Psychologist Offers Advice to Meet Ethical Challenges in WC

20 Aug, 2019 Nancy Grover

                               

Sarasota, FL (WorkersCompensation.com) - Claims examiners, adjusters, case managers and others who work with injured workers often have a tough time doing what is ‘right.’ They may find themselves walking a fine line when it comes to doing what is ethically the best option.

The employer/payer wants the injured worker to go a provider who always determines carpal tunnel is not causally related; the best provider is also a close relative; the injured worker has ‘kidded’ about doing harm to himself or others. Deciding the most ethical way to handle these situations can be challenging, especially if there are multiple and conflicting codes of ethics in effect. But there are strategies that can be used a decision-making guide.

Ethical Decisions

Ethics are the principles of conduct that govern a person or group. They are not the same as morals, which are an individual’s own principles regarding right and wrong.  

Many organizations have ethics codes; such as the American Nursing Association, Adjuster State Licensing organizations and URAC. They are designed to be a guide to maintain professional accountability, not to provide clear-cut answers. They are also not the same as laws, which always take precedence.

The most appropriate decision may require opting for a lesser harm over a greater one. “Those decisions often don’t feel good,” said Michael Coupland, network Medical Director for Integrated Medical Case Solutions. “There are real conundrums here.”

As a psychologist, he’s run into situation where an injured worker has discussed possible causing injury to himself or others. “A duty to disclose comes with that,” Coupland said during a recent webinar produced by Genex. “Those are usually guided by the state, but there’s a really tough decision point; how do I know if somebody is kidding around? How much do they mean it? It’s a really big step to inform on somebody that they are threatening someone in the workplace.”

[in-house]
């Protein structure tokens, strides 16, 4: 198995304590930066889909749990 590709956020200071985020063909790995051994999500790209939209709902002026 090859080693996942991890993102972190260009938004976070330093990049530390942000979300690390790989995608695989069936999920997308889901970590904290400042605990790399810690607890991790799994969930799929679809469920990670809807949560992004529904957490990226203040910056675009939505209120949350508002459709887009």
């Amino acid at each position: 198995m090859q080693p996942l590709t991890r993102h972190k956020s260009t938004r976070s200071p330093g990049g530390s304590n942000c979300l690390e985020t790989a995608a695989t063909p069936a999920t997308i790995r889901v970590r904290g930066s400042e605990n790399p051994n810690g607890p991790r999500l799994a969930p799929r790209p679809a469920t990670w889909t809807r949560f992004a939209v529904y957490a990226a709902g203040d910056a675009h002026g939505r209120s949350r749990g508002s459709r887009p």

In that scenario, Coupland suggests either talking to a colleague who has the same licensure qualifications, or speaking with someone who is on an ethics committee of an organization — without disclosing any personal information.

“It really does help because often in these decisions you’re under the mushroom with these,” he said. “You can’t talk to a whole lot of people but generally you can talk to somebody whose ethics directives would lead you to help form the decision. Then, document how you made your final decision.”

Coupland also offered 5 principles that can help make the best ethical decision.

  1. Autonomy. This is the right for a person to make his own decisions while balancing them with doing what is perceived to be best for the client. The challenge comes, for example, when the payer wants the injured worker to be treated by a provider known for bending to the payer’s side. “Do you push back because you know you are being pushed into something not fair for the patient, or do you want to keep the customer happy?” Coupland said. “You will need support in this decision-making. It goes back to what is in the best interest of the patient. You have some responsibility for protecting the rights of the injured worker.”
  2. Beneficence. The quality of doing or producing good, this is the foundation of the case management process. An example would be finding a surgeon who can perform surgery for the injured worker in a timely fashion, rather than forcing him to wait.
  3. Nonmaleficence. This translates to doing no harm — either to another person or to the self. A case manager who is asked to visit the home of an injured worker who is known to have impulse control issues and a history of sexual assault would be justified pushing back against the request.
  4. Justice. Providing equal access and equal treatment. An example is when a peer reviewer says a post-surgical embolism is not causally related, and the adjuster thinks it is.
  5. 5Fidelity. This is loyalty, and includes confidentiality and informed consent.

“Use these principles to guide you,” Coupland advised. “Have documentation to back up your decision-making process.”


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    About The Author

    • Nancy Grover

      Nancy Grover is a freelance writer having recently retired as the Director, Media Services for WorkersCompensation.com. She comes to our company with more than 35 years as a broadcast journalist and communications consultant. Grover’s specialties include insurance, workers’ compensation, financial services, substance abuse, healthcare and disability. For 12 years she served as the Program Chair of the National Workers’ Compensation and Disability Conference® & Expo. A journalism/speech graduate of Ohio Wesleyan University, Grover also holds an MBA from Palm Beach Atlantic University.

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